John Michael

Life Is a Sweet, Tender Bruise XXX: “The universe is unfolding as it should.”

(Photo by Simon Migaj on Unsplash)

John Michael continues his series Life Is a Sweet, Tender Bruise, reflecting on life and people encountered, pondering the pandemic and how to calm yourself while facing it.

 

I first started studying and taking spirituality seriously while in grad school at Portland State. School was four days a week and I was living by myself, so I had some time for exploration. I had a pretty serious and consistent yoga practice at the time.

A friend gave me a PBS series called The Power of Myth which featured Bill Moyers interviewing Joseph Campbell. I found Campbell fascinating. He said there are common universal themes running through all the religions and cultures of the world.

I remember reading in Yoga Journal an interview with a fairly famous Indian guru named Papaji. I was struck by many of the answers that he gave to the man doing the interview and ended up cutting his picture out and placing it on my altar.

The interviewer was asking him many questions and I got the impression that he wanted Papaji to be critical of the same things he was critical of … certain religions, diets, the environment, etc. Papaji never took the bait; and every time the journalist asked him a loaded question, Papaji would simply answer, “The universe is unfolding as it should.”

The universe is unfolding as it should.

How many of you believe that? We humans suffer a great deal for any number of reasons and one of them is that we want to control stuff: other people, ourselves, our thoughts, our emotions, etc. Most of us our miserable, but we keep the illusion of control next to our hearts and we keep our game faces on, and we go on guilting and shaming each other for the varied thoughts, principals, and beliefs we carry or don’t carry, hoping to change all the people in the world into ourselves. It is exhausting. Yet, these things, too, are a part of the universe unfolding as it should.

 

Are you afraid of the coronavirus? I certainly am, at times, but largely not. So, when fear comes up, admit it freely and surrender it as best you can.

 

I also became intrigued by the 12 Steps in grad school. I studied and applied them to my life for a while. “Made a decision to turn our will and our lives over to the care of God as we understood Him,” is Step 3. Surrender, surrender of control is a major part of every spiritual tradition. Ask yourself, why would that be?

Campbell, in one of his lectures, pointed out that each of us is like an individual light bulb, but there is only one source of light and the best thing you can do is fully surrender your individual light bulb to that light, by whatever name you give it.

So, we are in the early stages (or middle stages) of a pandemic right now. The universe is unfolding as it should. The mind fears many things, many that defy logic. Are you afraid of the coronavirus? I certainly am, at times, but largely not. So, when fear comes up, admit it freely and surrender it as best you can.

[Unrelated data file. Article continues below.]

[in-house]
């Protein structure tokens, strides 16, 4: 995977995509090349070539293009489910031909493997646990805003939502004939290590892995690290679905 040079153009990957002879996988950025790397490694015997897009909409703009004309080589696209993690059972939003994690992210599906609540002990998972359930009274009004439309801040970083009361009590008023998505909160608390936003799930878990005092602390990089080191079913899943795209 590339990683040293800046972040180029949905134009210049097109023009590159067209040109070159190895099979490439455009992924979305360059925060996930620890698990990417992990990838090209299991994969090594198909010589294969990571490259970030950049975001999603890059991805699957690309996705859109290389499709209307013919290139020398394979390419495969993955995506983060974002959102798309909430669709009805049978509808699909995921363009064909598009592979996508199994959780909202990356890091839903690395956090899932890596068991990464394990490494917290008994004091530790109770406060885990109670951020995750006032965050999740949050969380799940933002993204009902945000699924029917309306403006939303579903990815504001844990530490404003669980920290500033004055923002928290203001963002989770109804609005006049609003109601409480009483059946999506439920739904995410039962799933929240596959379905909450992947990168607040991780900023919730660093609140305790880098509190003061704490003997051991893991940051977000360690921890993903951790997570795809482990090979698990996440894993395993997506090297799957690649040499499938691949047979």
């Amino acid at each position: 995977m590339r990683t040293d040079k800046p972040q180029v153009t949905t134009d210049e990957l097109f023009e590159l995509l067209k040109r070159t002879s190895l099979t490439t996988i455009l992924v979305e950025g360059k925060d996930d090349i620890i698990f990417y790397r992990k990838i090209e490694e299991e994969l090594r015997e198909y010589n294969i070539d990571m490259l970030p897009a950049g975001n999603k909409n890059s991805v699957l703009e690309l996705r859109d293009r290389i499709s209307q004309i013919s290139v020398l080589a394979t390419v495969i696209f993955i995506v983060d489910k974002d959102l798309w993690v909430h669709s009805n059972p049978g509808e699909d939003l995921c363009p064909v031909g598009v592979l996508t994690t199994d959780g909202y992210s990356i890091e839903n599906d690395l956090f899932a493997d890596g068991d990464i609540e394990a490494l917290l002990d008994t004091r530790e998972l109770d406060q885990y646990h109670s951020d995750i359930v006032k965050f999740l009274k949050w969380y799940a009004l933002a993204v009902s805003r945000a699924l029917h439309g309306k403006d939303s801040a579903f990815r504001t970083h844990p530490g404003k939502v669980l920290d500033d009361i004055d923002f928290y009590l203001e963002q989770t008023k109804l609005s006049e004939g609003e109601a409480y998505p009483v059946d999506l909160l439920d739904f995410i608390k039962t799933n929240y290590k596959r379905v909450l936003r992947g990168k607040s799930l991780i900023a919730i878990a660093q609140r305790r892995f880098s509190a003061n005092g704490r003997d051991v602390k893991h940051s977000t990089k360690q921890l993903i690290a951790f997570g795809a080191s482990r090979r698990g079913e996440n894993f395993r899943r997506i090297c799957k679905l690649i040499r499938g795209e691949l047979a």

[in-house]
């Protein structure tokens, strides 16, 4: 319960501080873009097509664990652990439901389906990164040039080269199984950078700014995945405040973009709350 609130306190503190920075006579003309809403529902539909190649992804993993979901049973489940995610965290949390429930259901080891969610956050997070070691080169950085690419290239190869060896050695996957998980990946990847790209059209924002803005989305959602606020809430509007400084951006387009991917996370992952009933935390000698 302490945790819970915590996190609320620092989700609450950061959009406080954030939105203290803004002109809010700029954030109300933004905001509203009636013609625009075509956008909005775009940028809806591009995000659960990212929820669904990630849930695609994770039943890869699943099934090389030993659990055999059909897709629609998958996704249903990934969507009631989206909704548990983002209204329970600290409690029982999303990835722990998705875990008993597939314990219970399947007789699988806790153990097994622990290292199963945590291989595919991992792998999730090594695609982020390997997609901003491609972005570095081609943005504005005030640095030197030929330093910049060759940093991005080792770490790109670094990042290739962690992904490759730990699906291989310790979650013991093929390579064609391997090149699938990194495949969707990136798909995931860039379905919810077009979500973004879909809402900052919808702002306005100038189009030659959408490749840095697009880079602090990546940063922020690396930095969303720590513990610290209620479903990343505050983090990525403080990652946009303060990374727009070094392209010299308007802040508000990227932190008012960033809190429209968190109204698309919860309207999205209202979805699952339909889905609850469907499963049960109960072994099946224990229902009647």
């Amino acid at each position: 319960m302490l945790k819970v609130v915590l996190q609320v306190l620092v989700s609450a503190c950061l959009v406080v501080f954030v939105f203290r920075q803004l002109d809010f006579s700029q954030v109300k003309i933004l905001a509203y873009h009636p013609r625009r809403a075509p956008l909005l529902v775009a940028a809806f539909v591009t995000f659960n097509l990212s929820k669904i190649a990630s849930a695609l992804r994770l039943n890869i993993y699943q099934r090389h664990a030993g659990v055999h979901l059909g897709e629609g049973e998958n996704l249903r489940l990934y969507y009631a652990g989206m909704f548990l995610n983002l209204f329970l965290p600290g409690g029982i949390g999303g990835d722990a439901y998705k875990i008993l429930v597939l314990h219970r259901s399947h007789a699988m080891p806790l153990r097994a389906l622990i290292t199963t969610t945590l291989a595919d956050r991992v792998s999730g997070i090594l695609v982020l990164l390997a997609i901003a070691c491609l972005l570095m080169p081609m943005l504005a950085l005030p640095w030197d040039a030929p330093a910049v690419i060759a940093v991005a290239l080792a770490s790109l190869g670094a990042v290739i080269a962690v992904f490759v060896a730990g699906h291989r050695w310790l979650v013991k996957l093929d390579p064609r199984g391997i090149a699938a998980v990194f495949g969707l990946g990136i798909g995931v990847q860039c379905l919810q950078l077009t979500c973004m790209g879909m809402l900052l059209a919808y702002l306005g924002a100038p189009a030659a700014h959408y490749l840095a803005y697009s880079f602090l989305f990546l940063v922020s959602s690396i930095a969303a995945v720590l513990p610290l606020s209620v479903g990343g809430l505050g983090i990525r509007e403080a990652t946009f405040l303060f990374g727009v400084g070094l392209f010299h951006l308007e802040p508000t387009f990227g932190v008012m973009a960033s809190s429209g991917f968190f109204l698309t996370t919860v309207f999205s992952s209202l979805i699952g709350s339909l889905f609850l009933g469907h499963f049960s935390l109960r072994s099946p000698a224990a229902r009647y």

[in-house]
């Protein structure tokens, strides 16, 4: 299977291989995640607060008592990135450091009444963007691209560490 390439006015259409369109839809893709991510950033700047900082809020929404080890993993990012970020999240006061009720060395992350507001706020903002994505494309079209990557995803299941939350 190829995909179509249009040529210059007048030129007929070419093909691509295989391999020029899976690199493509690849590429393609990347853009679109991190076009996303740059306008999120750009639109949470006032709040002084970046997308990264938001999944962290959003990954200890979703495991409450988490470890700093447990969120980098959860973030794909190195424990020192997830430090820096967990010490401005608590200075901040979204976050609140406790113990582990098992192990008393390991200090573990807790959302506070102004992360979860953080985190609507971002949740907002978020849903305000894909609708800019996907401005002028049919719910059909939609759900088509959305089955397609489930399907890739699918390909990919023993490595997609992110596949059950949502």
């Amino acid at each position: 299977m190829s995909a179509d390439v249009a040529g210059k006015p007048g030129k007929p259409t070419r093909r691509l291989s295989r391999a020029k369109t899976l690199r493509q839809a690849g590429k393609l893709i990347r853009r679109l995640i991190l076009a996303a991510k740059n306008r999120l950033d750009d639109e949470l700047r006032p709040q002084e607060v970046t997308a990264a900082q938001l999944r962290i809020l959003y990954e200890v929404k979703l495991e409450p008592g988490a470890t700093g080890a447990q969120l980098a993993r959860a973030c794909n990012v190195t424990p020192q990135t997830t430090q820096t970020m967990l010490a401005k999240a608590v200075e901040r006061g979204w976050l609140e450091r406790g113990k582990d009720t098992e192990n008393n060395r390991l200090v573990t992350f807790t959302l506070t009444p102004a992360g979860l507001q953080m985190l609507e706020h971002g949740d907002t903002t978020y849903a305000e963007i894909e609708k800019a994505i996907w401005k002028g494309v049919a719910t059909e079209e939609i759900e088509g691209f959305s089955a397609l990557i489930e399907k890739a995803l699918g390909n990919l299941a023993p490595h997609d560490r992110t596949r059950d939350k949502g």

Another method to calm the mind of its fears is to pray for others that have the virus and, especially if you are afraid, to pray for others that are afraid of the virus too. It is helpful because it reinforces the idea that you are not alone in your fears and others struggle with it as well. Nothing perhaps sadder than to be alone and in fear.

The third method is to sit quietly and fully surrender, in transcendence of your own mind and emotion, nothing is better for you, and for others, than this practice. Perhaps we can come to understand as Papaji did, that, despite all that is happening, the universe is unfolding as it should.

A couple of years ago, I started watching some old talks given by Papaji on YouTube. In one of them, he broke down in tears and said, “No one wants to be happy.” God has given us these beautiful lives, on this extraordinarily beautiful planet, and we all think it sucks because we are not in control of it. I have struggled with many negative emotions and mind states throughout my life and am far from dwelling in perpetual bliss.

However, when I first allowed God back into my life when living on the streets, the first thing he taught me was this: Happiness requires no requirements. This pandemic, or some future unseen event, may drastically alter how I live my life, but you can bet it ain’t going to steal my happiness.

 

John Michael

Hello, good people. I am rarely sure how to describe myself. If I say I am a Christian, many things may arise in your mind that ain't necessarily so. I was homeless for seven years and learned more about myself in that stretch of time than in any other segment of my life. I read the Bible a lot out there and came across a passage in Proverbs that has shaped my approach to life: "A man's pursuit is his kindness." I am well educated with a Master of Social Work degree and have worked a wide variety of jobs in my 52 years. None have lasted too long however. When I was homeless, the beauty of Texas wildflowers made me decide to want to live again. Along with kindness, beauty, play, and self-expression are life-guiding ideas. My shadow contains things like feeling sorry for myself, a truckload of defiance, a desperate need to please women, and no small amount of cruelty. A quote from Luke also has had a lasting effect on me: "For God is kind to the ungrateful and the evil." When I read that I thought, "Hell, I have got a fighting chance." I am here to tell you, you have a fighting chance as well. Besides Christianity, practicing Buddhist and Shamanic techniques inform my relationship to God and the world.

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